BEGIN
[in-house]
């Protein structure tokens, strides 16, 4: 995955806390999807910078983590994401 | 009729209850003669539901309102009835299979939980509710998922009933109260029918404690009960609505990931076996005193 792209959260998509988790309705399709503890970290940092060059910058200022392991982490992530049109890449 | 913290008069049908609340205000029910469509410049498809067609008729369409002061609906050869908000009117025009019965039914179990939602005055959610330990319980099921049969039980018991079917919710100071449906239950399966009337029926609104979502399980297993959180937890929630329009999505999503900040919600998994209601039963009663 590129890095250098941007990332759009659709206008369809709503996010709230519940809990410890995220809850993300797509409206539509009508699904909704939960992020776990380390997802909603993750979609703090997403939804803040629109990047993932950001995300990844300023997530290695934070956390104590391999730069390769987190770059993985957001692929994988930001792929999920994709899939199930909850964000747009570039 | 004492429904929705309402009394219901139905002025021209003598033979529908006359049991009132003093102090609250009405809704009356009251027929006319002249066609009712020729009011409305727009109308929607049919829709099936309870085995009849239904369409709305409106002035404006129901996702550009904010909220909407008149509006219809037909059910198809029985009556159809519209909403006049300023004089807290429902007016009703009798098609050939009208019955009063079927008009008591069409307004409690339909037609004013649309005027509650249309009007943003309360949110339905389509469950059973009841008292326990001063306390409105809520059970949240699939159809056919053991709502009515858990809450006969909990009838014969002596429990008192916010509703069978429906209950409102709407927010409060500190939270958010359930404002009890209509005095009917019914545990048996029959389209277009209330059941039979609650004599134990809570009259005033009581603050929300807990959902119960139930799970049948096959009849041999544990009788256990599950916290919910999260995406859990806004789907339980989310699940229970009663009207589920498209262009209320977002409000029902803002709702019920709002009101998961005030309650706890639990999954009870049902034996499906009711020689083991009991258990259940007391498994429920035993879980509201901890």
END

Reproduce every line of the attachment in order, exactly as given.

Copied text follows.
[in-house]
């Protein structure tokens, strides 16, 4: 995955806390999807910078983590994401 | 009729209850003669539901309102009835299979939980509710998922009933109260029918404690009960609505990931076996005193 792209959260998509988790309705399709503890970290940092060059910058200022392991982490992530049109890449 | 913290008069049908609340205000029910469509410049498809067609008729369409002061609906050869908000009117025009019965039914179990939602005055959610330990319980099921049969039980018991079917919710100071449906239950399966009337029926609104979502399980297993959180937890929630329009999505999503900040919600998994209601039963009663 590129890095250098941007990332759009659709206008369809709503996010709230519940809990410890995220809850993300797509409206539509009508699904909704939960992020776990380390997802909603993750979609703090997403939804803040629109990047993932950001995300990844300023997530290695934070956390104590391999730069390769987190770059993985957001692929994988930001792929999920994709899939199930909850964000747009570039 | 004492429904929705309402009394219901139905002025021209003598033979529908006359049991009132003093102090609250009405809704009356009251027929006319002249066609009712020729009011409305727009109308929607049919829709099936309870085995009849239904369409709305409106002035404006129901996702550009904010909220909407008149509006219809037909059910198809029985009556159809519209909403006049300023004089807290429902007016009703009798098609050939009208019955009063079927008009008591069409307004409690339909037609004013649309005027509650249309009007943003309360949110339905389509469950059973009841008292326990001063306390409105809520059970949240699939159809056919053991709502009515858990809450006969909990009838014969002596429990008192916010509703069978429906209950409102709407927010409060500190939270958010359930404002009890209509005095009917019914545990048996029959389209277009209330059941039979609650004599134990809570009259005033009581603050929300807990959902119960139930799970049948096959009849041999544990009788256990599950916290919910999260995406859990806004789907339980989310699940229970009663009207589920498209262009209320977002409000029902803002709702019920709002009101998961005030309650706890639990999954009870049902034996499906009711020689083991009991258990259940007391498994429920035993879980509201901890």